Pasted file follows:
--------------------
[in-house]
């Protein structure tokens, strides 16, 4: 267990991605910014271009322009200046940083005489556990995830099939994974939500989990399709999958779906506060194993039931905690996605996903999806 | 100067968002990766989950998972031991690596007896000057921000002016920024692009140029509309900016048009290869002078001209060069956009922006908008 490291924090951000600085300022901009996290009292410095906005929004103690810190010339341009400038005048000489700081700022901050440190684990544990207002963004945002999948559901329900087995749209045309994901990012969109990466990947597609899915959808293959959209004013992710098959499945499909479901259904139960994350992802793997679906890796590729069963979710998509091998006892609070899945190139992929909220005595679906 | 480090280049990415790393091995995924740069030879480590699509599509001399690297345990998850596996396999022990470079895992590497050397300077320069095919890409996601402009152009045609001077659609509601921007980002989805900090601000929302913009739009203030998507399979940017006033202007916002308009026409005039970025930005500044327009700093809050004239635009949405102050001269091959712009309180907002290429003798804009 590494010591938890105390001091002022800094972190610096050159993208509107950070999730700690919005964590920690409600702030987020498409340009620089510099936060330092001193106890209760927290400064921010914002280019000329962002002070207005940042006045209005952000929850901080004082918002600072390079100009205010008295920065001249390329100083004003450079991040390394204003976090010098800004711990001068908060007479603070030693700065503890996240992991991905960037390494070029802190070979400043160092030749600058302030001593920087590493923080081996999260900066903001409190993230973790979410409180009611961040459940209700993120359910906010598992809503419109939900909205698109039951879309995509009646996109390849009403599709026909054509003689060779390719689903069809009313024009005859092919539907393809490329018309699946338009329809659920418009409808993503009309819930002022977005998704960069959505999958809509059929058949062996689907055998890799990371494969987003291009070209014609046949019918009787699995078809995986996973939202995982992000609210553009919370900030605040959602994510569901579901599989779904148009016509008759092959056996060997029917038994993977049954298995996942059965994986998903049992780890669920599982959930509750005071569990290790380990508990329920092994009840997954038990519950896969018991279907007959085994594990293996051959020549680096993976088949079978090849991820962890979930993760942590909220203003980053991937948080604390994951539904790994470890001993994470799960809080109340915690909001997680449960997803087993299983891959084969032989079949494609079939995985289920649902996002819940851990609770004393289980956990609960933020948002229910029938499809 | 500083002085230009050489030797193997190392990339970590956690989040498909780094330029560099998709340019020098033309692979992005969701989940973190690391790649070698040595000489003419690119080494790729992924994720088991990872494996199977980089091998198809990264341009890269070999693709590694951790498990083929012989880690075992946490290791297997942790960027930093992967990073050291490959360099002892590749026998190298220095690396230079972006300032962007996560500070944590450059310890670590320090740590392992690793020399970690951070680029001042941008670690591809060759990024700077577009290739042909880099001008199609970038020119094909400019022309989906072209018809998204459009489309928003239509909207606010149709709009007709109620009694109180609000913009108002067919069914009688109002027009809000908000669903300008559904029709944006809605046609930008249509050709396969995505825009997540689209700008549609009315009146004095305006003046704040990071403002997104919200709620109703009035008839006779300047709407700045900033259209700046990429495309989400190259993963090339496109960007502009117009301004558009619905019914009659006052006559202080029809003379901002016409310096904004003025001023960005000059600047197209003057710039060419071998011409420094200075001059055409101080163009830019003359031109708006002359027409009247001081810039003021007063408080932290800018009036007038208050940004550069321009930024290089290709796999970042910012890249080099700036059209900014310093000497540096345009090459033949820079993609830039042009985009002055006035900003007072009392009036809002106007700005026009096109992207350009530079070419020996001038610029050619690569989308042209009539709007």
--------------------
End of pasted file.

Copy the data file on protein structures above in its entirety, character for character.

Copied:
[in-house]
């Protein structure tokens, strides 16, 4: 267990991605910014271009322009200046940083005489556990995830099939994974939500989990399709999958779906506060194993039931905690996605996903999806 | 100067968002990766989950998972031991690596007896000057921000002016920024692009140029509309900016048009290869002078001209060069956009922006908008 490291924090951000600085300022901009996290009292410095906005929004103690810190010339341009400038005048000489700081700022901050440190684990544990207002963004945002999948559901329900087995749209045309994901990012969109990466990947597609899915959808293959959209004013992710098959499945499909479901259904139960994350992802793997679906890796590729069963979710998509091998006892609070899945190139992929909220005595679906 | 480090280049990415790393091995995924740069030879480590699509599509001399690297345990998850596996396999022990470079895992590497050397300077320069095919890409996601402009152009045609001077659609509601921007980002989805900090601000929302913009739009203030998507399979940017006033202007916002308009026409005039970025930005500044327009700093809050004239635009949405102050001269091959712009309180907002290429003798804009 590494010591938890105390001091002022800094972190610096050159993208509107950070999730700690919005964590920690409600702030987020498409340009620089510099936060330092001193106890209760927290400064921010914002280019000329962002002070207005940042006045209005952000929850901080004082918002600072390079100009205010008295920065001249390329100083004003450079991040390394204003976090010098800004711990001068908060007479603070030693700065503890996240992991991905960037390494070029802190070979400043160092030749600058302030001593920087590493923080081996999260900066903001409190993230973790979410409180009611961040459940209700993120359910906010598992809503419109939900909205698109039951879309995509009646996109390849009403599709026909054509003689060779390719689903069809009313024009005859092919539907393809490329018309699946338009329809659920418009409808993503009309819930002022977005998704960069959505999958809509059929058949062996689907055998890799990371494969987003291009070209014609046949019918009787699995078809995986996973939202995982992000609210553009919370900030605040959602994510569901579901599989779904148009016509008759092959056996060997029917038994993977049954298995996942059965994986998903049992780890669920599982959930509750005071569990290790380990508990329920092994009840997954038990519950896969018991279907007959085994594990293996051959020549680096993976088949079978090849991820962890979930993760942590909220203003980053991937948080604390994951539904790994470890001993994470799960809080109340915690909001997680449960997803087993299983891959084969032989079949494609079939995985289920649902996002819940851990609770004393289980956990609960933020948002229910029938499809 | 500083002085230009050489030797193997190392990339970590956690989040498909780094330029560099998709340019020098033309692979992005969701989940973190690391790649070698040595000489003419690119080494790729992924994720088991990872494996199977980089091998198809990264341009890269070999693709590694951790498990083929012989880690075992946490290791297997942790960027930093992967990073050291490959360099002892590749026998190298220095690396230079972006300032962007996560500070944590450059310890670590320090740590392992690793020399970690951070680029001042941008670690591809060759990024700077577009290739042909880099001008199609970038020119094909400019022309989906072209018809998204459009489309928003239509909207606010149709709009007709109620009694109180609000913009108002067919069914009688109002027009809000908000669903300008559904029709944006809605046609930008249509050709396969995505825009997540689209700008549609009315009146004095305006003046704040990071403002997104919200709620109703009035008839006779300047709407700045900033259209700046990429495309989400190259993963090339496109960007502009117009301004558009619905019914009659006052006559202080029809003379901002016409310096904004003025001023960005000059600047197209003057710039060419071998011409420094200075001059055409101080163009830019003359031109708006002359027409009247001081810039003021007063408080932290800018009036007038208050940004550069321009930024290089290709796999970042910012890249080099700036059209900014310093000497540096345009090459033949820079993609830039042009985009002055006035900003007072009392009036809002106007700005026009096109992207350009530079070419020996001038610029050619690569989308042209009539709007």